Technical capabilities continue to increase, and new chemicals and materials (e.g., nanotubes) will continue to be developed. Whether the toxicity of these new chemicals and materials will be more rigorously evaluated before being released to the markets will depend upon the wisdom or greed of the manufacturers and the toughness of federal regulations. A new journal, Green Chemistry, dedicated to research and development of sustainable, safe chemical technologies, gives us hope.
People will always desire new products that enhance their lives; now more and more people are demanding that the new products are safe. Farmers will still want to control crop pests (weeds, fungi and insects); nevertheless, farmers are beginning to resist the pressures of big agro-chemical companies, and organic farming is continuing to increase.
Companies will naturally continue to sell products that can generate large revenues. Fortunately, many nonprofit organizations are scrutinizing new product offering that may pose health hazards.
Scientists in several organizations and universities are investigating the long-term health effects of many chemicals, including effects on the hormone and immune systems, the central nervous system, and reproduction, in addition to cancer. Federal science agencies such as the EPA Office of Children’s Health and the NIH National Institute of Environmental Health Sciences, as well as independent organizations, such as Healthy Child, Healthy World, have active programs that are investigating chronic health hazards.
Proposed new regulations or better enforcement of existing regulations is always fought by congressmen (seldom by congress women, it seems) who are proxies for corporate lobbyists. Nevertheless, strong legislation for a safer environment was emerging, e.g., the Safe Chemicals Act of 2011, sponsored by U.S. Senator F. Lautenberg (who unfortunately died this past week. See closing comments.)
The emergent field of epigenetics will provide new insights into how foreign (toxic) chemicals can alter the expression of genes, thus initiating cancers and/or affecting their propagation. This information could indicate which classes of chemicals are most carcinogenic and should be banned; it could also provide clues to the creation of highly specific anti cancer drugs. More basic research is required in order to understand how foreign chemicals disrupt the hormone system and suppress the immune system, and such research is active in several universities.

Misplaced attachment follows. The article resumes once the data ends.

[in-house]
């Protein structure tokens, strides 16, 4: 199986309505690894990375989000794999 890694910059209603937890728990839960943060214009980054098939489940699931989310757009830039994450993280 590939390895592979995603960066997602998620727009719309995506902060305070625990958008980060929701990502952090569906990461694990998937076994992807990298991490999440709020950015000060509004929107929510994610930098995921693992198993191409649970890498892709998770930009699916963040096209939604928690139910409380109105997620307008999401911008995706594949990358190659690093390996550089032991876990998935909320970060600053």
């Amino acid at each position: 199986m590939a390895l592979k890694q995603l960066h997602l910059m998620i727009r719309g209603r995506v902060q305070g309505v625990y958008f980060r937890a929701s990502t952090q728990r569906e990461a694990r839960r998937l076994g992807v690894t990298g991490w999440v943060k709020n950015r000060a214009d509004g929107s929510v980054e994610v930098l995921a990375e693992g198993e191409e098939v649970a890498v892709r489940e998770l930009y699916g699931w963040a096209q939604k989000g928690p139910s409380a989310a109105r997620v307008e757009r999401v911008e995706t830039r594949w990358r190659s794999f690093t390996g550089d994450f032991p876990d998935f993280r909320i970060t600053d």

Lab-on-a-chip technologies, developed for genetics research, will almost certainly be adapted to screening tests for the rapid estimation of hazards from new and existing chemicals. This could take several years because any such new tests will have to be calibrated and certified with long-term animal tests.
There is presently no lack of analytical sensitivity; most chemicals can be detected in body fluids or fruits and vegetables at part-per-trillion levels. Currently these tests are expensive and only large organizations such as federal agencies can routinely afford them. There is a need for inexpensive tests that family physicians can prescribe to learn the extent to which a patient is contaminated with one or several known toxic chemicals. Judging by past developments, new lost-cost tests are likely to become available to medical test laboratories.
Yes, there is hope for an environment and people less polluted by toxic chemicals. There is hope for less debilitating illnesses and diseases. You can help make this possibility a reality by working with and financially supporting nonprofit organizations which are working for a healthy planet. For a partial list, see Blogroll on the lower right-hand side of this site. You can also take political action by sending email alerts prepared by nonprofits: It’s easy. Your congressman or congresswoman in Washington needs to hear from you about hazards from common toxic chemicals
As I was writing this article, I heard that the “Safe Chemicals Act” that Senator Lautenberg had been urging through congress for a decade, has been watered down in the now called “Chemical Safety Act of 2013.” The Environmental Working Group opposed this weakened act. David Andrews, senior scientist with the EWG, had this to say. “The Lautenberg-Vitter bill’s shortcomings are so profound that neither we, nor any other environmental or public health group that we know of, supports it as written, while the chemical lobby enthusiastically embraces the proposal.”
Well, not everything is hopeful, but that’s politics!